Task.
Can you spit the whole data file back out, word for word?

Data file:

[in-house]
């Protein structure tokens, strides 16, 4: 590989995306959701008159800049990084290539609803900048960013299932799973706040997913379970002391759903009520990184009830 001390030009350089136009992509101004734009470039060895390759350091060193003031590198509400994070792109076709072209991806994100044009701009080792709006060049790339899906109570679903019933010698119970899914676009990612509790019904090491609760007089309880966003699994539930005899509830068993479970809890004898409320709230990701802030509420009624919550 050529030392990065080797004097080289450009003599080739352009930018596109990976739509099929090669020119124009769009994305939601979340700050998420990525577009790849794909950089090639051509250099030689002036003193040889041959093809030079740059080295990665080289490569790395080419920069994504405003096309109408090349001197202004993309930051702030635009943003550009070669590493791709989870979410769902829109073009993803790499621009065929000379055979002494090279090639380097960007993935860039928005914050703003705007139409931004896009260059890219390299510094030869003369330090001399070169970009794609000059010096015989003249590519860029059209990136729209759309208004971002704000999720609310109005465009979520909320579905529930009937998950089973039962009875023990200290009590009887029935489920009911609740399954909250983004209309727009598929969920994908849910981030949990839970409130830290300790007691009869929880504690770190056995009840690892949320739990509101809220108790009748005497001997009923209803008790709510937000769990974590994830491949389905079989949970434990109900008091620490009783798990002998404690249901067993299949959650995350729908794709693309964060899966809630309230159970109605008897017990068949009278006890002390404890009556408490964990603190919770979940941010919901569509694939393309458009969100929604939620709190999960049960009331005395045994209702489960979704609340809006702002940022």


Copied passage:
[in-house]
């Protein structure tokens, strides 16, 4: 590989995306959701008159800049990084290539609803900048960013299932799973706040997913379970002391759903009520990184009830 001390030009350089136009992509101004734009470039060895390759350091060193003031590198509400994070792109076709072209991806994100044009701009080792709006060049790339899906109570679903019933010698119970899914676009990612509790019904090491609760007089309880966003699994539930005899509830068993479970809890004898409320709230990701802030509420009624919550 050529030392990065080797004097080289450009003599080739352009930018596109990976739509099929090669020119124009769009994305939601979340700050998420990525577009790849794909950089090639051509250099030689002036003193040889041959093809030079740059080295990665080289490569790395080419920069994504405003096309109408090349001197202004993309930051702030635009943003550009070669590493791709989870979410769902829109073009993803790499621009065929000379055979002494090279090639380097960007993935860039928005914050703003705007139409931004896009260059890219390299510094030869003369330090001399070169970009794609000059010096015989003249590519860029059209990136729209759309208004971002704000999720609310109005465009979520909320579905529930009937998950089973039962009875023990200290009590009887029935489920009911609740399954909250983004209309727009598929969920994908849910981030949990839970409130830290300790007691009869929880504690770190056995009840690892949320739990509101809220108790009748005497001997009923209803008790709510937000769990974590994830491949389905079989949970434990109900008091620490009783798990002998404690249901067993299949959650995350729908794709693309964060899966809630309230159970109605008897017990068949009278006890002390404890009556408490964990603190919770979940941010919901569509694939393309458009969100929604939620709190999960049960009331005395045994209702489960979704609340809006702002940022």